Experimental coronavirus treatment Remdesivir delivers 'positive data' in trial, says developer Gilead
BETHESDA, Md. - A glimmer of hope?
Tonight, Dr. Anthony Fauci says clinical trials of a potential COVID-19 treatment showed “quite good news.”
The drug – called Remdesivir – showed patients treated with it recovered faster than patients who weren’t.
A patient at National Institutes of Health in Bethesda, John Vipulus, is doing “a lot better” after he was treated with the drug.
Vipulus tested positive on March 22. He says his decline was “fast and scary.”
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He was transferred from Suburban Hospital to an NIH Isolation Unit on March 30. He was included in an NIH Remdesivir study group, which he believes saved his life.
“Yes I think if I did not have the Remdesivir treatment my recovery process would have been a lot harder. When I was coughing your whole body would just start shaking, it just took over everything you could feel it in your stomach and you couldn’t think of anything except trying to breathe again,” Vipulus said.
Vipulus already dealt with asthma and a blood disorder that put him in a high-risk group.
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While he was part of the study, he’s not 100 percent sure whether he was treated with the drug in the control group. But, given his recovery, he’s convinced he was.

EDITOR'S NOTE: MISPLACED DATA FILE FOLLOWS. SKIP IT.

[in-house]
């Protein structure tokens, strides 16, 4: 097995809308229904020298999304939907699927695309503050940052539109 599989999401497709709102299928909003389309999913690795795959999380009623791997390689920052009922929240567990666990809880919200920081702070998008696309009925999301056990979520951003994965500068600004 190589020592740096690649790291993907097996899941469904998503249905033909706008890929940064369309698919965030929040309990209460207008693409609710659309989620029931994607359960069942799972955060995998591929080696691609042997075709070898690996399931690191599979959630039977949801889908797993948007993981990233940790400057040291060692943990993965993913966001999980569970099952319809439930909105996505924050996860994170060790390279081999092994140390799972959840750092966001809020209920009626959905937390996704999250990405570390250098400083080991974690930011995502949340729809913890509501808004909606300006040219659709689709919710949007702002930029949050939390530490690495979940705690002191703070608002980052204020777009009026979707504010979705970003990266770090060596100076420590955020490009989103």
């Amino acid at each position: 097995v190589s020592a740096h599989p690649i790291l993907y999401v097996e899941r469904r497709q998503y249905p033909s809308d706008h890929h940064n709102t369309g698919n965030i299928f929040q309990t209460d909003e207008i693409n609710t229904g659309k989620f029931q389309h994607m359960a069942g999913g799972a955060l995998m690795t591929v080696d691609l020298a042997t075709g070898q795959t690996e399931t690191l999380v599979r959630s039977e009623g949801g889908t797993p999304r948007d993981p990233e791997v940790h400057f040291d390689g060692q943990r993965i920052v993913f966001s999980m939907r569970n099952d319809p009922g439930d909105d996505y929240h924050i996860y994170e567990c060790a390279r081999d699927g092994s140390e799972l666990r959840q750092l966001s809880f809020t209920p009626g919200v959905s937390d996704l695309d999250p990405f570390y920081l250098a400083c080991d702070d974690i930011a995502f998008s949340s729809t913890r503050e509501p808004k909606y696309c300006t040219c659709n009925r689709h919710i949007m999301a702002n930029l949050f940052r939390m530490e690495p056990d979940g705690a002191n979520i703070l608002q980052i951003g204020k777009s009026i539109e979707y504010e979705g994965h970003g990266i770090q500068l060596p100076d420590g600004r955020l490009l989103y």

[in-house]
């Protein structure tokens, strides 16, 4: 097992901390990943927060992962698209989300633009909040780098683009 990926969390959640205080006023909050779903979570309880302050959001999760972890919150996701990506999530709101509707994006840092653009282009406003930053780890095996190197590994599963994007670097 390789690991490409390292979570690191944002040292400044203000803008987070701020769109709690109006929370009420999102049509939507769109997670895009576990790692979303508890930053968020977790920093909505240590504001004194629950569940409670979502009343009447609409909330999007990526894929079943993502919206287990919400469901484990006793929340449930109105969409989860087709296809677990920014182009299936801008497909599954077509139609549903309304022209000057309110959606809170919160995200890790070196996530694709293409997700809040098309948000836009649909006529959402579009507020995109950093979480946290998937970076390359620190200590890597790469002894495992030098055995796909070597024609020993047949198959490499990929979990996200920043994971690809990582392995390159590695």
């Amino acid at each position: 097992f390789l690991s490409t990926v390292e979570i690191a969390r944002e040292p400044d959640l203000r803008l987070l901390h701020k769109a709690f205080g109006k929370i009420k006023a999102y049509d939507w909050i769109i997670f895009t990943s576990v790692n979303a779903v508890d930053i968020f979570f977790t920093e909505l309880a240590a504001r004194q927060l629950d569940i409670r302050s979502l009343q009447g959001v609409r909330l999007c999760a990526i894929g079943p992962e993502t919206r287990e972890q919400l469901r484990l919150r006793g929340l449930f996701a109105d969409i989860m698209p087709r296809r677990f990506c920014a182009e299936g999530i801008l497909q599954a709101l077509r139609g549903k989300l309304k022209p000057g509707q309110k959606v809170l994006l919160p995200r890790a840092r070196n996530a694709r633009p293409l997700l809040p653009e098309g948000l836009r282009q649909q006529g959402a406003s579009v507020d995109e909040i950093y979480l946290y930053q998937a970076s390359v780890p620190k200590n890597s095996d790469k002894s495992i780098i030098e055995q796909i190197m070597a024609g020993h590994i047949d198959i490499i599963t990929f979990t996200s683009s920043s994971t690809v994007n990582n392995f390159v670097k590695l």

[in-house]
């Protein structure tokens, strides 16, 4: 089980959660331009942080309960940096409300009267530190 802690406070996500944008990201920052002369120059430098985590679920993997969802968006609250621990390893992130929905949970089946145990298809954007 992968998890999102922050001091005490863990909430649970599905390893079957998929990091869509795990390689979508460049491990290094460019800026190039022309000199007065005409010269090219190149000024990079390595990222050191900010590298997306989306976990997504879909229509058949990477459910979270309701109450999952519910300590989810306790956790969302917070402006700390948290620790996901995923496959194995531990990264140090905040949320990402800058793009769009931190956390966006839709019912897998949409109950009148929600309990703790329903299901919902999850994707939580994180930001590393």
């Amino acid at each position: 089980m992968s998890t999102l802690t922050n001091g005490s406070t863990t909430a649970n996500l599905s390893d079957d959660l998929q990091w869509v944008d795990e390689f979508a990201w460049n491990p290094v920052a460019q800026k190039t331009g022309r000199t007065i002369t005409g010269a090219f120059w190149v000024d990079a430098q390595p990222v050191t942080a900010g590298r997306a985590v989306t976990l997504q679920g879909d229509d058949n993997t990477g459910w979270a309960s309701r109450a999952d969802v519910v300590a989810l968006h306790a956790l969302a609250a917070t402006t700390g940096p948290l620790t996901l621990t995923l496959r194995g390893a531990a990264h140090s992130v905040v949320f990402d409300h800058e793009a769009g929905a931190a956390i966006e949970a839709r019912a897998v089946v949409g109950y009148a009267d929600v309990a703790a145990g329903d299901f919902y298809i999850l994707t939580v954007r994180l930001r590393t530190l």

At the White House today, Fauci briefed the president on the study, which was conducted at the National Institute of Allergy and Infectious Disease.
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Fauci is the director at the facility – and he says the results are promising.
“The data shows that Remdesivir has a clear cut, significant, positive effect in diminishing the time to recovery. This is really quite important for a number of reasons and I'll give you the data. It's highly significant. If you look at the time to recovery being shorter on the Remdesivir arm, it was 11 days compared to 15 days,” Fauci said.
Fauci says Remdesivir shows about a 31 percent improvement in patients. And while that isn’t a 100 percent knockout punch, it’s important because the study has proven that the drug can block the virus.
Vipulus is now coronavirus free – NIH discharged him on April 10 after three negative tests.